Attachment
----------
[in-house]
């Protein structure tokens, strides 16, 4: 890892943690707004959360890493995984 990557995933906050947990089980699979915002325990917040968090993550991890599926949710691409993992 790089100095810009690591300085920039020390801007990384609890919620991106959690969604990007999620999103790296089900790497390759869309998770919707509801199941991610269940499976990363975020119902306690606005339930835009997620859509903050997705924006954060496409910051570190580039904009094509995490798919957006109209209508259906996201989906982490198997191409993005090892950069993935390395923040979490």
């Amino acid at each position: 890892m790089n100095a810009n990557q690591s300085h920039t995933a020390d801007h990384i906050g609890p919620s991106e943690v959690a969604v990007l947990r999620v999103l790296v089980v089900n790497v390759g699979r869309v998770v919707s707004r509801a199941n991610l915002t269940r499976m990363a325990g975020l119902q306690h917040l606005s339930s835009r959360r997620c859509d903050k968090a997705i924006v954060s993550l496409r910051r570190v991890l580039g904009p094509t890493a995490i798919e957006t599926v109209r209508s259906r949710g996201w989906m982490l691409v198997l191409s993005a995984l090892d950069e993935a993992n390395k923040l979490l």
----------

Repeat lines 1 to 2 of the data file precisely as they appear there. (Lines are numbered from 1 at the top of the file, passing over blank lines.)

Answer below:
[in-house]
């Protein structure tokens, strides 16, 4: 890892943690707004959360890493995984 990557995933906050947990089980699979915002325990917040968090993550991890599926949710691409993992 790089100095810009690591300085920039020390801007990384609890919620991106959690969604990007999620999103790296089900790497390759869309998770919707509801199941991610269940499976990363975020119902306690606005339930835009997620859509903050997705924006954060496409910051570190580039904009094509995490798919957006109209209508259906996201989906982490198997191409993005090892950069993935390395923040979490």